In today’s world, simply going to any tech blog or turning on the news there are constantly reports of breached websites, hacked accounts, stolen identities and compromised passwords.
The reality, regardless of the expectation, is that there is no one or two magic wands that can guarantee 100% security in a computer environment. A computer environment can be fully patched at both the desktop, server and infrastructure level and still be completely at risk of a compromise. The best that we can do is reduce the footprint of our environments that we show to the public world and make sure that security basics are followed, and even more importantly, taught to the employees.
Over the course of my career, regardless of the sector or whether I was on the administration side or the security side, the most common risk factor identified and often the cause of an incident was an uneducated or non-caring employee.
We can implement firewalls, intrusion detection, intrusion prevention, Security Event Information Management system (SEIM) or any flavor of technology to prevent security lapses, but there is nothing we can do if an employee decides to click on a malware infested website and/or email or decides that their system password is going to be catlover123.
The reality is, in my opinion based on research and psychology, that if we want to start changing the security culture in corporations around the world and reduce/limit the number of breaches we are currently witnessing, we have to begin with employee education.
In the realm of employee education on issues of network security, chapter 1 of that book should absolutely be dedicated to secure passwords and how to create them. It should cover what complexity is expected and all the do’s and don’ts of a good secure password. The sad fact is that this will not convince many employees to follow suit. They will do their best to keep their catlover123 password, like it is the lifeblood that flows through their body.
Enter multi-factor authentication stage left.
So, what is multi-factor authentication? Multi-factor authentication (MFA) is a method of confirming a user’s claimed identity in which a user is granted access only after successfully presenting 2 or more pieces of evidence (or factors) to an authentication mechanism: knowledge (something they and only they know), possession (something they and only they have), and inherence (something they and only they are).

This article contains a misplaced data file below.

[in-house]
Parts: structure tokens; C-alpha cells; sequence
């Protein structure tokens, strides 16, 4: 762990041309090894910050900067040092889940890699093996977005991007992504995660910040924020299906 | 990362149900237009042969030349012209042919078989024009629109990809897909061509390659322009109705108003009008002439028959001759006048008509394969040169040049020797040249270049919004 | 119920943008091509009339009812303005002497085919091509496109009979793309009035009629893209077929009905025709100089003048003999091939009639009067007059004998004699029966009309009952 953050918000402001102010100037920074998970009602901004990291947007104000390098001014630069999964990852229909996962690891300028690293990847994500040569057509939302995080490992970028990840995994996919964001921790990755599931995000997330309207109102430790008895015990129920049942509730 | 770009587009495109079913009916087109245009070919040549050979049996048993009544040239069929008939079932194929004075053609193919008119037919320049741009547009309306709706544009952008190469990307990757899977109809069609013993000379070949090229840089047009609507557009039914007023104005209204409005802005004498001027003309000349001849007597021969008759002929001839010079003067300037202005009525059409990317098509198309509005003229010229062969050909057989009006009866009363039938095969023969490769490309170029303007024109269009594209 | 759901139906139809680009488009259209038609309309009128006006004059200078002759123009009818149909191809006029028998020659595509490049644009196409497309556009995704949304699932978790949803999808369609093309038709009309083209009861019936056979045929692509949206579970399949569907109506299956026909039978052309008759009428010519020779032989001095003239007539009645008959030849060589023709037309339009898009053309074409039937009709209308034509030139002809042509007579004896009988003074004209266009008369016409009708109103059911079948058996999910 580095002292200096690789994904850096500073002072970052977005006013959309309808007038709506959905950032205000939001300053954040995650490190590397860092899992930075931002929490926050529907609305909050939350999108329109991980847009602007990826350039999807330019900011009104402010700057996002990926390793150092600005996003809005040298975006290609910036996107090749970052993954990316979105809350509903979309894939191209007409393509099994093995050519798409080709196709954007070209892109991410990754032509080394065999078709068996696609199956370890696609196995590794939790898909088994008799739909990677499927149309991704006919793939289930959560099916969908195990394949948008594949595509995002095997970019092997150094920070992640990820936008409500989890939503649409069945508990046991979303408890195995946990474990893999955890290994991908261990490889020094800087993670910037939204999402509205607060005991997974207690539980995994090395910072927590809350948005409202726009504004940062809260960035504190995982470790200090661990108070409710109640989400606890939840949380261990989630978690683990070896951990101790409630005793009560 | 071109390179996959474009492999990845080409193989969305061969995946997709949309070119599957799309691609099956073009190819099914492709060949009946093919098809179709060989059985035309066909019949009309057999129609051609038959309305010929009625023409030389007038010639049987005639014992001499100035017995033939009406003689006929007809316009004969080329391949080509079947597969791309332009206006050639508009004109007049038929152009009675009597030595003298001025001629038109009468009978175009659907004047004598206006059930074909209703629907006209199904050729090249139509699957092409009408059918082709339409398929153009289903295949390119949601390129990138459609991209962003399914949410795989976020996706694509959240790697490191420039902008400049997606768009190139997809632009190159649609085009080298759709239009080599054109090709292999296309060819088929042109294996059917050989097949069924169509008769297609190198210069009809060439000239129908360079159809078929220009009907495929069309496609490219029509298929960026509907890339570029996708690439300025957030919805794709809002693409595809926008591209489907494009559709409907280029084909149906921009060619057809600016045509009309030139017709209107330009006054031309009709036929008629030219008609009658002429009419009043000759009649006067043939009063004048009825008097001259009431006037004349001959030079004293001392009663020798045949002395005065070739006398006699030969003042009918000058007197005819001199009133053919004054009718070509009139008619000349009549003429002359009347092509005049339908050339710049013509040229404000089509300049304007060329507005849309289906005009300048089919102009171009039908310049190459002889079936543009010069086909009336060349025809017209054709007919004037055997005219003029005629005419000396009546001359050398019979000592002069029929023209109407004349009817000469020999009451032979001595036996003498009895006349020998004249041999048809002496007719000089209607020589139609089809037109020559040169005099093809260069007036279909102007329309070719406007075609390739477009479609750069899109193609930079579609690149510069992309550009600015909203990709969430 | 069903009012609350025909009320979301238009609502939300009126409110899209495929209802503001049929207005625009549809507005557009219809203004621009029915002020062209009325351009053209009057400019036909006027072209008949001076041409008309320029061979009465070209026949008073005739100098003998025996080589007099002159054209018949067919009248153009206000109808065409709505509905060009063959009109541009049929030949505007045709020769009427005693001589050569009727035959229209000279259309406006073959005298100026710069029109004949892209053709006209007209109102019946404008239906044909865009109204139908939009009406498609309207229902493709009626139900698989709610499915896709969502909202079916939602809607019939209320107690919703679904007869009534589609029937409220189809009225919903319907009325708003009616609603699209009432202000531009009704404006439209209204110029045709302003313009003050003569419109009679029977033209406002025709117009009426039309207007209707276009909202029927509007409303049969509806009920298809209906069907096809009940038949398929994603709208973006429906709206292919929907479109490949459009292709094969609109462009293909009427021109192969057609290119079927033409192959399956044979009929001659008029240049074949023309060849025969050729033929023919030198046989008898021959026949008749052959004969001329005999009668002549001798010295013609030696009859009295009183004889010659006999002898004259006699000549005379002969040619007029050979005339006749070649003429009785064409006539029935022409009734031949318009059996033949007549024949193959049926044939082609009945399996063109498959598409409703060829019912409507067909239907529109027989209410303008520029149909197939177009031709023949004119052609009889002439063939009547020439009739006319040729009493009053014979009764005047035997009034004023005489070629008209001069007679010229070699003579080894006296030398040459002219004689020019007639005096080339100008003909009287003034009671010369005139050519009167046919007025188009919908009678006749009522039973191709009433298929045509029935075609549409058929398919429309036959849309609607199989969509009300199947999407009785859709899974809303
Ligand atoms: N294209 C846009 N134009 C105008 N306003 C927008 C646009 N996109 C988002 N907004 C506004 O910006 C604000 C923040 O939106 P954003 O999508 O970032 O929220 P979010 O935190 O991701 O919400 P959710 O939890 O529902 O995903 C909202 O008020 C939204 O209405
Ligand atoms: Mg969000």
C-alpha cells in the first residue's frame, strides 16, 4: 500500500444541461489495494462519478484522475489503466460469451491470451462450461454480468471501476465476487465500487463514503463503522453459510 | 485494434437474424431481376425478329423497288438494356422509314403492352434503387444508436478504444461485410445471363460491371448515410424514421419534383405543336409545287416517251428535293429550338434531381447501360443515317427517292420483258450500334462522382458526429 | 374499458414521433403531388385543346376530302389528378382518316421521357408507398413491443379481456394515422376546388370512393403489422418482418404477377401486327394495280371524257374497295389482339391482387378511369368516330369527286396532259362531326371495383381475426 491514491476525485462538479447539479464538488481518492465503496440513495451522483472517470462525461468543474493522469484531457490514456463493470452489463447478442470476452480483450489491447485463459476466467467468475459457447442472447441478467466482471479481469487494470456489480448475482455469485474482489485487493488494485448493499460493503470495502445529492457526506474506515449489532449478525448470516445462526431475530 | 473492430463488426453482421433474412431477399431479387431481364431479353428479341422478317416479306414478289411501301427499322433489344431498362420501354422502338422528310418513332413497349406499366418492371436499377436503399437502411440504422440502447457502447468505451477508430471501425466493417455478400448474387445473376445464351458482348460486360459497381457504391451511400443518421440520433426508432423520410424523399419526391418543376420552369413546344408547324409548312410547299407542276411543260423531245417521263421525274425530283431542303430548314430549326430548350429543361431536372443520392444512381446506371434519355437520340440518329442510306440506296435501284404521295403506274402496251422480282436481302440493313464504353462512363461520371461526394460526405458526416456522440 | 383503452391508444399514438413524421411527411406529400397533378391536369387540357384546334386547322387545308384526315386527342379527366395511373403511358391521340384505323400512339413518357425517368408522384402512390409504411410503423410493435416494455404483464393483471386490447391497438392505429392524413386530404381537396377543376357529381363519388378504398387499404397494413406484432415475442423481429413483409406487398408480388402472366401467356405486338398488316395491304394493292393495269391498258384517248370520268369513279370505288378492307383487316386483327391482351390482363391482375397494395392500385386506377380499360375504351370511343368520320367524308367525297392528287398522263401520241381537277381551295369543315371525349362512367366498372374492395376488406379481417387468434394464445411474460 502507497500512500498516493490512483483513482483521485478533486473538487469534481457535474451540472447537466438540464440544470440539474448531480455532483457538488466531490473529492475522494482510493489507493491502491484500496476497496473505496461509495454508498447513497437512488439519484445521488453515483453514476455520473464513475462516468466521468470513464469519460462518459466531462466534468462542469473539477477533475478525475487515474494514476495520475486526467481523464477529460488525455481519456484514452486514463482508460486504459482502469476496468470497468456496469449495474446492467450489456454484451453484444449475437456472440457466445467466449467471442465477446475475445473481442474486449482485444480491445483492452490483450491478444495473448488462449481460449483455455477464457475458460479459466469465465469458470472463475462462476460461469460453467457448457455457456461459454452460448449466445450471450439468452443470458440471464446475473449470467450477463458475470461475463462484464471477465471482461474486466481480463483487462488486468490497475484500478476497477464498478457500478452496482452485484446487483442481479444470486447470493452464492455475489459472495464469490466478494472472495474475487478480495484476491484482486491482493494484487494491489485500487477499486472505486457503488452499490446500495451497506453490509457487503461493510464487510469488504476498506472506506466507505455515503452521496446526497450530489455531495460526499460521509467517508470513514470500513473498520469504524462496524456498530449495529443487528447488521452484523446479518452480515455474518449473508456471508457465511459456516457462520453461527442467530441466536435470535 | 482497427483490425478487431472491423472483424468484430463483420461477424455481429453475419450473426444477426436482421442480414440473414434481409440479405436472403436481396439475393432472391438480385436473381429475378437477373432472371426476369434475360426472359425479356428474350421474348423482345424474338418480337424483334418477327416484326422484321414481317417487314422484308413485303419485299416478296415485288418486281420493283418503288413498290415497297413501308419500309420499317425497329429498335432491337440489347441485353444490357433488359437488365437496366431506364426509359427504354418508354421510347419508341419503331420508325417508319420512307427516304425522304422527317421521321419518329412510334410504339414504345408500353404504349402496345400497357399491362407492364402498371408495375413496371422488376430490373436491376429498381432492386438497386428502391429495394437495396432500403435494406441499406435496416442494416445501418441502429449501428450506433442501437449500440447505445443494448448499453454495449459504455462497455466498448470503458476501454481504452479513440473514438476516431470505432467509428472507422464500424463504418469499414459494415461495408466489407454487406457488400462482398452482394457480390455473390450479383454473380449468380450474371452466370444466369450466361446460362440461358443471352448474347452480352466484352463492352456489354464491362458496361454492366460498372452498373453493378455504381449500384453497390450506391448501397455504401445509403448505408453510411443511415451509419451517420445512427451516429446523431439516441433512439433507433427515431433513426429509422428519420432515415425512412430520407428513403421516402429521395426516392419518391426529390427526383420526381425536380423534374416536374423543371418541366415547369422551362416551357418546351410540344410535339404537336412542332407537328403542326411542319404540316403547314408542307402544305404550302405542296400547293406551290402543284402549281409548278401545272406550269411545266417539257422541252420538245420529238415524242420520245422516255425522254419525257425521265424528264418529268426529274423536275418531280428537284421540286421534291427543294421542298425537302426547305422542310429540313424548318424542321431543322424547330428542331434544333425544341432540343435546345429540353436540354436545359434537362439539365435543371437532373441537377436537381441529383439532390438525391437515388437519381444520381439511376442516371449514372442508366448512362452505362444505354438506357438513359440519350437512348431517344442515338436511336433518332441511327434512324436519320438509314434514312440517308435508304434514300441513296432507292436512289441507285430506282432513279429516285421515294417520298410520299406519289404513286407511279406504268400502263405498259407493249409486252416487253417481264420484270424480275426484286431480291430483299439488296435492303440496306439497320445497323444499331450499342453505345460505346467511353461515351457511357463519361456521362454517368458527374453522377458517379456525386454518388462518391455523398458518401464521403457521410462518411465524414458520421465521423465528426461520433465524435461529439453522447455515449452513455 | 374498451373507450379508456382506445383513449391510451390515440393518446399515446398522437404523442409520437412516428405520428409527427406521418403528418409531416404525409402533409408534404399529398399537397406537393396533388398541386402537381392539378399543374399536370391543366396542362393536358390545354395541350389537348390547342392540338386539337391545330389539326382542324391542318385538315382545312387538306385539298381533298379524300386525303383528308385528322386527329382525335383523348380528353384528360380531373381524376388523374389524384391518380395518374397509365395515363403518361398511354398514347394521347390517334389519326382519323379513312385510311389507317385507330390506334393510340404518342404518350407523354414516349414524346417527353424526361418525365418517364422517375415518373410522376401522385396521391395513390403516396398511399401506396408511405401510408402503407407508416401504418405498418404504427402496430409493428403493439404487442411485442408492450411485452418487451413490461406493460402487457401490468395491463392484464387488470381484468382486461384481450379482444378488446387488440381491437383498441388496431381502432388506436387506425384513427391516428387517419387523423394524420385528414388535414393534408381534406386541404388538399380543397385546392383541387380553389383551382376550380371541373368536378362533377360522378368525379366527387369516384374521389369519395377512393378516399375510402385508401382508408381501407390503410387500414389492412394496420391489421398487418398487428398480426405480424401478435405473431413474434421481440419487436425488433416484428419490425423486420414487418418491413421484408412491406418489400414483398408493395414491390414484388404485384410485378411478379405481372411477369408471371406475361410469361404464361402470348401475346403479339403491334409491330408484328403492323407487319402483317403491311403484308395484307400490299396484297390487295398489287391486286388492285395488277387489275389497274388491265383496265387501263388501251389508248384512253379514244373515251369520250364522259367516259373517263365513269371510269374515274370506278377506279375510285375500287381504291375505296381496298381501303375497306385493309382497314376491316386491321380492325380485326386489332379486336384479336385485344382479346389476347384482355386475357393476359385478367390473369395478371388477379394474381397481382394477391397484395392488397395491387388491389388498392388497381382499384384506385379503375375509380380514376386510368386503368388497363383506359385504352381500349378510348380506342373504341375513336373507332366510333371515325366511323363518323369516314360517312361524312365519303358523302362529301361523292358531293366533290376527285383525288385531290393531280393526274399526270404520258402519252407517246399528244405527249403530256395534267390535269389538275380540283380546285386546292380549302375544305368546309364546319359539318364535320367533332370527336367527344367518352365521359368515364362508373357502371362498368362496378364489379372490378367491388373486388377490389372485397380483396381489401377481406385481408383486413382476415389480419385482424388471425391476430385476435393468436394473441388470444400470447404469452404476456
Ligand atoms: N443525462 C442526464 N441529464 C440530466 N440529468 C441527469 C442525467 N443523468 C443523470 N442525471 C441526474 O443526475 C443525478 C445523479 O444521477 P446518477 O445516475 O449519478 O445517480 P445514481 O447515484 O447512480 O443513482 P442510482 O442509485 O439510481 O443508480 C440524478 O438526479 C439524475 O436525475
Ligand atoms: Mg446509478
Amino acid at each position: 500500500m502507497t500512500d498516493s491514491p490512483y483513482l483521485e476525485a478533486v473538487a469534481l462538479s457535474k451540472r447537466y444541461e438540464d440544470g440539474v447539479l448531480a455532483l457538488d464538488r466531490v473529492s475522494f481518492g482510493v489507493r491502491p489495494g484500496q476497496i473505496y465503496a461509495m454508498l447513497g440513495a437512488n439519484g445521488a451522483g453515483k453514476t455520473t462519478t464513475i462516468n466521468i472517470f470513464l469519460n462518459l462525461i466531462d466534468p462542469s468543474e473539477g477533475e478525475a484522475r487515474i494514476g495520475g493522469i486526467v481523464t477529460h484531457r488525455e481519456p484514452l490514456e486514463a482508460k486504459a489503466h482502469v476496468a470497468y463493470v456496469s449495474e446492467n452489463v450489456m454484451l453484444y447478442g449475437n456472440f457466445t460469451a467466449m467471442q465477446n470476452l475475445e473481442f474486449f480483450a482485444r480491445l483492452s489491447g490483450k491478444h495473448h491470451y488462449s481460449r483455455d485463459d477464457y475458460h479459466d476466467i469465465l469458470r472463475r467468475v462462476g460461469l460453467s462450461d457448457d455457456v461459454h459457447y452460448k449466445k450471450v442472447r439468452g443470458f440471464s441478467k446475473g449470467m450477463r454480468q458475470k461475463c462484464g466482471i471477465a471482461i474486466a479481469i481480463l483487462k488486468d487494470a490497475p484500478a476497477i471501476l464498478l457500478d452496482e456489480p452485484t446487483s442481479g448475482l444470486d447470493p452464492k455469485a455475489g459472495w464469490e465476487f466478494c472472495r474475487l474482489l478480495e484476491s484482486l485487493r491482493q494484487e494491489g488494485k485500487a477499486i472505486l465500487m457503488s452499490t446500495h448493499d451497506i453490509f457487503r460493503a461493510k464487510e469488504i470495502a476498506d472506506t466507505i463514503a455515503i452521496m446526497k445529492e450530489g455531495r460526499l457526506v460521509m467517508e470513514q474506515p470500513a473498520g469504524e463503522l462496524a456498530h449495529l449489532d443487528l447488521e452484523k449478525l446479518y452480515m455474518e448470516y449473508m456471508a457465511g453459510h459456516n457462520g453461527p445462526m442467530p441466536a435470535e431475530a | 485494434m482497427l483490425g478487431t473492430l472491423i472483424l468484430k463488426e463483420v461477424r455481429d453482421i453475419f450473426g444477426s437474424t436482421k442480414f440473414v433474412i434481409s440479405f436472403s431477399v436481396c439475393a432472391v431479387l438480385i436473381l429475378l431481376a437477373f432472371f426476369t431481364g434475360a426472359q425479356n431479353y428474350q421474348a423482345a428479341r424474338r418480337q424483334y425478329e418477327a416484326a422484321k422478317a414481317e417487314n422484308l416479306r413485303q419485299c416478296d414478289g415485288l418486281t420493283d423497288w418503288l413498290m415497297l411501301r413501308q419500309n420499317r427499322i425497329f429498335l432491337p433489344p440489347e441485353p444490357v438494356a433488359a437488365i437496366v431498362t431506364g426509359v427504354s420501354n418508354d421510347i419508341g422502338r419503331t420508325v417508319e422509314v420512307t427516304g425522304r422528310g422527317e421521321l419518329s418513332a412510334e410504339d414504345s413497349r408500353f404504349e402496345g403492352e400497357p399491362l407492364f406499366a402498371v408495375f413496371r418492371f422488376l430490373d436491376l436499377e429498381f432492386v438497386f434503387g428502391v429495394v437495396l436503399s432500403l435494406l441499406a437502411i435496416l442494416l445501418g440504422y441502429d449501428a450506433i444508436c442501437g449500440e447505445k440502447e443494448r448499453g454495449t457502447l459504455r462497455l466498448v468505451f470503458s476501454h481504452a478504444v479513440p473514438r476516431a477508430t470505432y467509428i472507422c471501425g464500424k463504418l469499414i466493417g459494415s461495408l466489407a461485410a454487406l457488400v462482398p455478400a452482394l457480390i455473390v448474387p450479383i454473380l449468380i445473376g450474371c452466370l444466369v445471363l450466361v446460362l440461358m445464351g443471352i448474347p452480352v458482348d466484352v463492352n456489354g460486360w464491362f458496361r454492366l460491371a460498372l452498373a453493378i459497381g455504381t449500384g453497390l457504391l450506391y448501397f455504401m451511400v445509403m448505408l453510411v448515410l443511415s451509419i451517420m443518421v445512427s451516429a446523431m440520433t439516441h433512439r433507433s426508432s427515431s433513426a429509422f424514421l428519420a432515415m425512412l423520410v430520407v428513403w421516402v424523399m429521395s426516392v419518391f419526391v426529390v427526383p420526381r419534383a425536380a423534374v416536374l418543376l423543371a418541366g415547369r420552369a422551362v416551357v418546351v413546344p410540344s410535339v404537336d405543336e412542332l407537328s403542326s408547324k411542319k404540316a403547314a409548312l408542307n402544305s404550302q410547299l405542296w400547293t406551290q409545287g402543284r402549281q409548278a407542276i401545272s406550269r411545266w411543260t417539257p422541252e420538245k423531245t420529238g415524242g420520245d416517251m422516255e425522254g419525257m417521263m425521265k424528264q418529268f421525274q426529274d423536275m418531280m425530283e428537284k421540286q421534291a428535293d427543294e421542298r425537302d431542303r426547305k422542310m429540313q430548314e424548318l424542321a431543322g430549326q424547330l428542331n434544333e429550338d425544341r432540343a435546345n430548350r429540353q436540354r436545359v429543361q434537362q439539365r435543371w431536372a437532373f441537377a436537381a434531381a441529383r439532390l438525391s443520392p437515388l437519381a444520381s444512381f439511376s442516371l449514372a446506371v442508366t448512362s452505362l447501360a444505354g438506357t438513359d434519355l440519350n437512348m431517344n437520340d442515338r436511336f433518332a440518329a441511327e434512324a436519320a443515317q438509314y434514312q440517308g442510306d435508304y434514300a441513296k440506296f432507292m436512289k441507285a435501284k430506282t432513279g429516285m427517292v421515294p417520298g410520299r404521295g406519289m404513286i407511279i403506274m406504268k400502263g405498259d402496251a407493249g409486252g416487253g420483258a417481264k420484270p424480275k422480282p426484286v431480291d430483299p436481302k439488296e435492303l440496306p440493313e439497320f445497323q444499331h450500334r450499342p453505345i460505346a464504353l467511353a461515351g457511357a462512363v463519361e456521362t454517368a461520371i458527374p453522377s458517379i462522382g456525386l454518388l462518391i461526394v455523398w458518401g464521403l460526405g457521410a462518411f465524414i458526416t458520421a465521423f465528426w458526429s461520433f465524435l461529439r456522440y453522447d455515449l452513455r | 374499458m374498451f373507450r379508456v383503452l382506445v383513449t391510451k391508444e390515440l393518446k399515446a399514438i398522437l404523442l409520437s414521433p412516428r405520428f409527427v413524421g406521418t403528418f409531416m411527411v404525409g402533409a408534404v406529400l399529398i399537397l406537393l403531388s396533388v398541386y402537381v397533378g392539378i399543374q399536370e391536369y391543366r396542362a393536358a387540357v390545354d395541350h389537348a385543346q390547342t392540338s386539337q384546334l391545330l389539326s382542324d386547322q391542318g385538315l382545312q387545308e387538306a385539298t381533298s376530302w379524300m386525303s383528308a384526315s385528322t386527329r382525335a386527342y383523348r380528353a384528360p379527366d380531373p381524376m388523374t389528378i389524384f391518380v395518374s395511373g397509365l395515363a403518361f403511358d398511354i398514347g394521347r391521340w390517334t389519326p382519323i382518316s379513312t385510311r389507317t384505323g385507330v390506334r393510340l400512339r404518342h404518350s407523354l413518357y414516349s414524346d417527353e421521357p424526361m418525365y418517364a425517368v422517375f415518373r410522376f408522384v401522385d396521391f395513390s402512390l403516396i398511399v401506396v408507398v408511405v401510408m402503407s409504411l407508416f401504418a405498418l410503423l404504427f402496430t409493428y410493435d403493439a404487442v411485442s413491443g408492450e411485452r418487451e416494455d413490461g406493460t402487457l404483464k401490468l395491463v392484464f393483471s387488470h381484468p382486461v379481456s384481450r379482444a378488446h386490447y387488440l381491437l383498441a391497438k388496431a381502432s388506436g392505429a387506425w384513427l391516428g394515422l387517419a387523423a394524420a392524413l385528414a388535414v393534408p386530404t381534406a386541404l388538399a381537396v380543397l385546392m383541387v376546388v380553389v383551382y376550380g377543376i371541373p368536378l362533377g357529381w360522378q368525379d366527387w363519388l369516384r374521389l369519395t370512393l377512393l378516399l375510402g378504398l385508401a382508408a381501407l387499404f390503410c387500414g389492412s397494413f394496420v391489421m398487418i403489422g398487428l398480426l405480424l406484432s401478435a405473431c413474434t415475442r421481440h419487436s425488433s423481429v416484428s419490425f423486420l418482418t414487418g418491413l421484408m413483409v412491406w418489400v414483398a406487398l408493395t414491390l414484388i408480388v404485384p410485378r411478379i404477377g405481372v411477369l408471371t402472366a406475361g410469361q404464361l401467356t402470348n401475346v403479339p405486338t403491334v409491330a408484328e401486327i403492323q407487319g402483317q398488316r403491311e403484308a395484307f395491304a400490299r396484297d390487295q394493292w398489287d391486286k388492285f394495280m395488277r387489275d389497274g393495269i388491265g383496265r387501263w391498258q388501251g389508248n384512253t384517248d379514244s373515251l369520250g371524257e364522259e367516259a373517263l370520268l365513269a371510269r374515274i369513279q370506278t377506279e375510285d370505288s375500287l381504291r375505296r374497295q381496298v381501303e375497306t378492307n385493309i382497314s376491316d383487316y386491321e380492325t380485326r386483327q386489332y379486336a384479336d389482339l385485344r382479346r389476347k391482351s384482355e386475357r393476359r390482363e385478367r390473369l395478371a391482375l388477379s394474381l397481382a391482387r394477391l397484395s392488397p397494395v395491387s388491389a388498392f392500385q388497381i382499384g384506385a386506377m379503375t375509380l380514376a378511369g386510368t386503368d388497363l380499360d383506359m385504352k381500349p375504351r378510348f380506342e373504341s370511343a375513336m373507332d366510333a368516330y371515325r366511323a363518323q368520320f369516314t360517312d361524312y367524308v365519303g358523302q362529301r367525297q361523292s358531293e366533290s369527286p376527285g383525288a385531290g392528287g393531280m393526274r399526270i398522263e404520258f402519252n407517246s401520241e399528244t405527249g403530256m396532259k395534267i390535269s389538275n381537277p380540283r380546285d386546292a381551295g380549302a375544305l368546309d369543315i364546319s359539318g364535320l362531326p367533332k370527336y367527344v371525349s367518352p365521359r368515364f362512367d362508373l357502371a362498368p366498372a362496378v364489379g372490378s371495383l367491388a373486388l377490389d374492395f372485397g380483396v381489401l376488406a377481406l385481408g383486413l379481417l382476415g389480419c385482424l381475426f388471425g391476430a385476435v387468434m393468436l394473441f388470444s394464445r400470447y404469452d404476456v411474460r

Simple enough right? No, it is not quite as simple and can be very expensive and very complex to implement but, it has also been around for a long time, just not widely adopted. If you have been in the corporate world for some time you have probably worked in an environment where someone logging into a website or their computer had to pull out what we called a “RSA Device” so that they could get a key that they used in combination with their password. Again, this was a secure solution, although not perfect, but it was quite pricey and very complex to implement.
But as technology advances, so do our options!
There is a solution that will give us an additional layer of security that is personal to the employee and is considered multi-factor authentication. The beauty of the solution is in the fact that it is widely adopted across many open source vendors and therefore can be implemented with little to no cost, with the exception of the engineers who need to implement it.
Let me introduce you to two–factor authentication, often referred to as, and for the rest of this document, 2FA and two-step verification. 2FA is defined as a type (subset) of multi-factor authentication. It is a method of confirming a user’s claimed identity by utilizing a combination of two different factors: 1) something they know, 2) something they have, or 3) something they are.
A good example of two-factor authentication is the withdrawing of money from an ATM; only the correct combination of a bank card
(something that the user possesses) and a PIN (personal identification number, something that the user knows) allows the transaction to be carried out.
Two-Step Verification is an important piece of this puzzle and it is defined as a method of confirming a user’s claimed identity by utilizing something they know (password) and a second factor other than something they have or something they are. An example of a second step is the user repeating back something that was sent to them through an out-of-band mechanism. Or the second step might be a 6-digit number generated by an app that is common to the user and the authentication system.
Many of us may already have experienced one of these two security mechanisms or a combination of them in interactions with our online bank, investment account or even something as simple as Google mail. Microsoft Azure and Office 365 even supports 2FA and two-step verification, if you enable it and provide users with instructions on how to deploy the out of band mechanism, which in this case would be your mobile phone.